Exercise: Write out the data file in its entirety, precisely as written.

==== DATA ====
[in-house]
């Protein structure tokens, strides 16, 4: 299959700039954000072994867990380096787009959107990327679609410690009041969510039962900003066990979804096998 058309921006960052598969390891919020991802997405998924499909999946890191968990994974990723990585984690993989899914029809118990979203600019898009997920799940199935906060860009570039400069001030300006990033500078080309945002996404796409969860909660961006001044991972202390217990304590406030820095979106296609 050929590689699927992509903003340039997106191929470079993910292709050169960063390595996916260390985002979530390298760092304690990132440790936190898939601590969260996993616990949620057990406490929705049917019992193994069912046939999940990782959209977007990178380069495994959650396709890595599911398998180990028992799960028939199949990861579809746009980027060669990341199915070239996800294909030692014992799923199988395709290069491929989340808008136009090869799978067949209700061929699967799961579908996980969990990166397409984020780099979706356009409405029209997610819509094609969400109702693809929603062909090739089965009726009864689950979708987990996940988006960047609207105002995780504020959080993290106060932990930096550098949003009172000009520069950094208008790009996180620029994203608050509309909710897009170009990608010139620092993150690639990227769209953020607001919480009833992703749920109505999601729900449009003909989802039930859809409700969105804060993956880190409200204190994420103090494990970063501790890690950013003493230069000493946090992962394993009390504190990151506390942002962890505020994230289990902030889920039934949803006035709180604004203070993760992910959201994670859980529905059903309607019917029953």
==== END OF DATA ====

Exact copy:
[in-house]
């Protein structure tokens, strides 16, 4: 299959700039954000072994867990380096787009959107990327679609410690009041969510039962900003066990979804096998 058309921006960052598969390891919020991802997405998924499909999946890191968990994974990723990585984690993989899914029809118990979203600019898009997920799940199935906060860009570039400069001030300006990033500078080309945002996404796409969860909660961006001044991972202390217990304590406030820095979106296609 050929590689699927992509903003340039997106191929470079993910292709050169960063390595996916260390985002979530390298760092304690990132440790936190898939601590969260996993616990949620057990406490929705049917019992193994069912046939999940990782959209977007990178380069495994959650396709890595599911398998180990028992799960028939199949990861579809746009980027060669990341199915070239996800294909030692014992799923199988395709290069491929989340808008136009090869799978067949209700061929699967799961579908996980969990990166397409984020780099979706356009409405029209997610819509094609969400109702693809929603062909090739089965009726009864689950979708987990996940988006960047609207105002995780504020959080993290106060932990930096550098949003009172000009520069950094208008790009996180620029994203608050509309909710897009170009990608010139620092993150690639990227769209953020607001919480009833992703749920109505999601729900449009003909989802039930859809409700969105804060993956880190409200204190994420103090494990970063501790890690950013003493230069000493946090992962394993009390504190990151506390942002962890505020994230289990902030889920039934949803006035709180604004203070993760992910959201994670859980529905059903309607019917029953």